Seeking the Living Among the Dead
Sermon shared by A. B. Simpson
Summary: How often since have men sought for Christ where He could not be found! A classic sermon by A. B. Simpson.
Series: The Cross of Christ
Audience: General adults
The question of our text may be addressed to those who are following a dead Christianity, for a dead Christ brings a dead Christianity. Coleridge’s dream of the Ancient Mariner, in which a phantom ship floats upon the silent ocean with a dead man at the helm, a dead man on the bridge and dead men standing at their posts as if frozen by one fatal breath into ice or marble, is only too real a picture of many a church with a dead man in the pulpit and dead men in the pews and the entire ritual that of a solemn funeral. The tasks and fasts and penances and ceremonial rites which constitute the religion of many people are but the cerements of the dead, the grave clothes which the Master threw away that morning when He rose. This is not Christianity. The true religion of Jesus robes itself in garments of love and liberty and joy and goes forth to live for others and to bless the world.
It is remarkable that no mention is made of the Lord’s apparel after His resurrection. We read of His seamless robe left behind Him when they nailed Him to the cross, and of the linen which they wrapped about Him at His burial and which they found, after His resurrection, neatly folded and laid away in the tomb; but nothing is said about His raiment as He appeared again and again to them. It is not probably true that the robes He wore were part of His very flesh, a living drapery that grew as naturally as the flowers of Spring and the tints of the rainbow our of the glorified life that was springing within Him? These will be no doubt the garments our resurrection bodies will take on as part of our very organism, the beauty and glory of our inner life, and, like the sunlit clouds of heaven, will change every moment with new attractions and splendors. So true Christianity does not need to be dressed in the cowl of the monk and the vestments of the choir and the elaborate ceremonial of Ritualism and Romanism. Its appropriate dress is the garment of praise, the mantle of love and the girdle of service as it goes forth in the glory of resurrection life and heavenly love to represent the Master in this world of sin and sorrow, and stands like the ancient vision of Solomon, bright "as the morning, fair as the moon, clear as the sun, and terrible as an army with banners." God give us this true Christian adorning and heavenly vestments compared with which our Easter fashions are but as "filthy rags."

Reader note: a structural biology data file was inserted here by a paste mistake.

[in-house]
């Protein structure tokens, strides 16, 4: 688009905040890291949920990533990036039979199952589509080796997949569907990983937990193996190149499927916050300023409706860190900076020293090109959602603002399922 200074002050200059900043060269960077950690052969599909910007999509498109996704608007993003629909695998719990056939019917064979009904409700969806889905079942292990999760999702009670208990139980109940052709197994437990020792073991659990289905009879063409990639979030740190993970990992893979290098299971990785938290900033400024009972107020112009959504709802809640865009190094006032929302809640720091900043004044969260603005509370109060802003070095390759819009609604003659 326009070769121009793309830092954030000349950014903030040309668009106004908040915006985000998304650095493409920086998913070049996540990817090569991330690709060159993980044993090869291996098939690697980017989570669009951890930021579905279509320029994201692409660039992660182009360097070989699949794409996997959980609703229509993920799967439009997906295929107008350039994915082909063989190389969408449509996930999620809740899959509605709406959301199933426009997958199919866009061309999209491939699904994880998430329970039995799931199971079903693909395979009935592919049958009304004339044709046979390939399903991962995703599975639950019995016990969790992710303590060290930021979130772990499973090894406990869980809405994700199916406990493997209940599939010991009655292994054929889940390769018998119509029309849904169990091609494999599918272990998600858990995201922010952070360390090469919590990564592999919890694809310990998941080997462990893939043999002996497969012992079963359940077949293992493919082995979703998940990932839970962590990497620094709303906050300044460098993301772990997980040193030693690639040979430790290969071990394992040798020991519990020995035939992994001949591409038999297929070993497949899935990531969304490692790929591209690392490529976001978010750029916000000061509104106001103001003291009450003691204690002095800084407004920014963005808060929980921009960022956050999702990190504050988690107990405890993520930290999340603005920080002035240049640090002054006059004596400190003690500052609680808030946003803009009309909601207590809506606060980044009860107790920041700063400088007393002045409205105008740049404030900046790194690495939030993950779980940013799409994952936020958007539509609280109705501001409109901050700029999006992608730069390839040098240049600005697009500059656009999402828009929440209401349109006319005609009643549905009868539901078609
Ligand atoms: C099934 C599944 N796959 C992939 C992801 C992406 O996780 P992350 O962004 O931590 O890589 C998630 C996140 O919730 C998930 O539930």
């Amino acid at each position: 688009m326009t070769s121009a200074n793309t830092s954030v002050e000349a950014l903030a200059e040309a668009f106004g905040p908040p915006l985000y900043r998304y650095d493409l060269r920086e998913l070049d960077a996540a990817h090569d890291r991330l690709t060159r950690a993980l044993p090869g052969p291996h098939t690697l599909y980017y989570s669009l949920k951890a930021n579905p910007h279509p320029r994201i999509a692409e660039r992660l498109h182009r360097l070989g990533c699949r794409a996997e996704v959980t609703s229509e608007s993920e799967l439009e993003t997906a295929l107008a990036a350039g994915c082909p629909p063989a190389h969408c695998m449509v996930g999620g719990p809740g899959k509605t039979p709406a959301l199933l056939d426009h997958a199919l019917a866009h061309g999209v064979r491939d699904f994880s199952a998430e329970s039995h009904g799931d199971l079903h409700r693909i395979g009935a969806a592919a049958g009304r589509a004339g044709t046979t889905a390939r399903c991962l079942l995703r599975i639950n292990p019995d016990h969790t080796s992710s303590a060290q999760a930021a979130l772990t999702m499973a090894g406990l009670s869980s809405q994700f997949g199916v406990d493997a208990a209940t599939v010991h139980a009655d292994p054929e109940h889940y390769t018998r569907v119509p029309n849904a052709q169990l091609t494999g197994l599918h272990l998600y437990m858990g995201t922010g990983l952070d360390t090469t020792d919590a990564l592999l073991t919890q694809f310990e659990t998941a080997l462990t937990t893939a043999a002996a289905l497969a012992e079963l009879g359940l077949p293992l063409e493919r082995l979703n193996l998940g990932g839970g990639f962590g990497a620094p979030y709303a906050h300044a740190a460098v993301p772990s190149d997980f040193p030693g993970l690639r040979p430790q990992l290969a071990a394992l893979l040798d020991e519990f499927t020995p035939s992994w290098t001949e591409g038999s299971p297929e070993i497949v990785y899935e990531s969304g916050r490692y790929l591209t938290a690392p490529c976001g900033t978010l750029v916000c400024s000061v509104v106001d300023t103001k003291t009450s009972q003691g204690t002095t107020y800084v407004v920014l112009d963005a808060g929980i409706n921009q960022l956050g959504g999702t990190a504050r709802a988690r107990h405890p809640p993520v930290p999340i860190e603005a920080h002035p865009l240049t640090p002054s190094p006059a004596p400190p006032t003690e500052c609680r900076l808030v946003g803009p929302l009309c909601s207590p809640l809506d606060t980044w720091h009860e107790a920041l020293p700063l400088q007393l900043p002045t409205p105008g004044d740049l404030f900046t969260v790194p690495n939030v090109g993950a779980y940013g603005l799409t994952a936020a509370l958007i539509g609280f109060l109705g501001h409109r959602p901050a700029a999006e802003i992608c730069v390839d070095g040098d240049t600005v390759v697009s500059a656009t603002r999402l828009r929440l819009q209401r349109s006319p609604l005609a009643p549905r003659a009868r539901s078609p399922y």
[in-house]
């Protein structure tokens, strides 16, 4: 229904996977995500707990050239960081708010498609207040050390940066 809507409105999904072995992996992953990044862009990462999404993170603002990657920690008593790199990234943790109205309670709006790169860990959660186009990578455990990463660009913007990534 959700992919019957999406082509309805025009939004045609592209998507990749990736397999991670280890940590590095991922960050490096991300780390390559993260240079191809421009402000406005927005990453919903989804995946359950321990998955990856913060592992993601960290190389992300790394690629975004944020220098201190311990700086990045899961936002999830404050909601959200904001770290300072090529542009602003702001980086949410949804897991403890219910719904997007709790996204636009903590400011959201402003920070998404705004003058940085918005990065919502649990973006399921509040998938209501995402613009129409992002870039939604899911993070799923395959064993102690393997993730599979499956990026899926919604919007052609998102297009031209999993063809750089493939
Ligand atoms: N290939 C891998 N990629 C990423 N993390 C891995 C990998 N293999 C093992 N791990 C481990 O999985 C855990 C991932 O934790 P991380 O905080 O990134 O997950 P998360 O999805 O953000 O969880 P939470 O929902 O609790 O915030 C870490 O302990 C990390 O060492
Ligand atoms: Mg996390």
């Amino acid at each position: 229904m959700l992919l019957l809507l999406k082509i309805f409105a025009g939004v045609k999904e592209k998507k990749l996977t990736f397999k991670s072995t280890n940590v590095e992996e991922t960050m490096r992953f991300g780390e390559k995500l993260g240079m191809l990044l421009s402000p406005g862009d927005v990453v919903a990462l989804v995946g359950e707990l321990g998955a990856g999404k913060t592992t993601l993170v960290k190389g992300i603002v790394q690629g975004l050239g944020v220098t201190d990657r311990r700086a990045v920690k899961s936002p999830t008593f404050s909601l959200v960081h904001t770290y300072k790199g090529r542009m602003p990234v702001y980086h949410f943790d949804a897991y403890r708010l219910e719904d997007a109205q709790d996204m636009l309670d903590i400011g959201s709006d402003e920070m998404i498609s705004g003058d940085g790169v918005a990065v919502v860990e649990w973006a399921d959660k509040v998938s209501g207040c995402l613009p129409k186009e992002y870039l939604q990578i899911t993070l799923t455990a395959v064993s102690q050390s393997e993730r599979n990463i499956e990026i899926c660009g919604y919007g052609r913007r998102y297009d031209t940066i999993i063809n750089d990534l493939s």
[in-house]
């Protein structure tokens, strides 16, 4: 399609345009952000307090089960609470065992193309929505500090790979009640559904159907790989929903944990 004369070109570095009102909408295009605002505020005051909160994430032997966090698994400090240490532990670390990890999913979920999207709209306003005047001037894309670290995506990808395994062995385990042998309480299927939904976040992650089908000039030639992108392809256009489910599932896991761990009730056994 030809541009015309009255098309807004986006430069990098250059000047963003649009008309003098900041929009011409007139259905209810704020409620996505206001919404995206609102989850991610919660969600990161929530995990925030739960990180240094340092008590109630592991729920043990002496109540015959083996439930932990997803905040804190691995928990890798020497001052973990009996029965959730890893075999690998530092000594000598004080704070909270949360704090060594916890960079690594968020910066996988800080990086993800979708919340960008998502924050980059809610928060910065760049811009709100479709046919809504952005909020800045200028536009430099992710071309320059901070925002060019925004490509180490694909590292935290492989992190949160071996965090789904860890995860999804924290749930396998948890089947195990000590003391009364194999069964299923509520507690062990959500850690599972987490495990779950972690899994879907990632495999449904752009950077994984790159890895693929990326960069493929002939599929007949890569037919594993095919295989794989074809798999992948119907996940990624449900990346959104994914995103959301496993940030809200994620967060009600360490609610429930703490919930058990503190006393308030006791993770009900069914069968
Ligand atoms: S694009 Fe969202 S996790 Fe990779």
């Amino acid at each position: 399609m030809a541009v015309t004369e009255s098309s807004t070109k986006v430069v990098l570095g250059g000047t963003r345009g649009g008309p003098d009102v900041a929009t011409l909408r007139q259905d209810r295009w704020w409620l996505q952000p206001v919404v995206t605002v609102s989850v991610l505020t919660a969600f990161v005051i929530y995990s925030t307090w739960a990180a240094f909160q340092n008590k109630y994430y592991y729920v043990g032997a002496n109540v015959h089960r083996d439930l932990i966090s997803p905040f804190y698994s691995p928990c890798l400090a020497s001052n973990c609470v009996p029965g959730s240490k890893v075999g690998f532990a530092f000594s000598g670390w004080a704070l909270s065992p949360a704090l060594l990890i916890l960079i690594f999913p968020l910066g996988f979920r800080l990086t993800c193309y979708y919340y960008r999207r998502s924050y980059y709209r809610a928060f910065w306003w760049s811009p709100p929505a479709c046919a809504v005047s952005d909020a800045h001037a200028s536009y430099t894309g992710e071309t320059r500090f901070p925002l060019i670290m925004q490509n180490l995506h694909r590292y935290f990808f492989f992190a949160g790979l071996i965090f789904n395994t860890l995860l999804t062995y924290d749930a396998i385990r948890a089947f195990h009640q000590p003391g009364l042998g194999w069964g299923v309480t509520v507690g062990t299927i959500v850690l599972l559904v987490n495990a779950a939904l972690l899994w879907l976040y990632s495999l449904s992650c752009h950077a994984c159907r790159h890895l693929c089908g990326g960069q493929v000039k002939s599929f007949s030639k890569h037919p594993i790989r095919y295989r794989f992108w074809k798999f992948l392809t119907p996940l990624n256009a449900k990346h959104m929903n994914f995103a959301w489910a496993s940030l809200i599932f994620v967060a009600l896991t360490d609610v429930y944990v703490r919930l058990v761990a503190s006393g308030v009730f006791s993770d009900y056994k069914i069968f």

The question of our text might be asked of those who are seeking for spiritual life among the dry bones of our fallen human nature. Oh, ye that are trying to improve yourselves, to reform your lives, to build up your characters and to cultivate the fruits and grace of higher ethics and calling this religion, "Why seek ye the living among the dead?" Human nature is dead and beyond the power of self-improvement. God has simply provided for its burial and its resurrection life through the risen Christ. That is the meaning of this Easter day: the sentence of death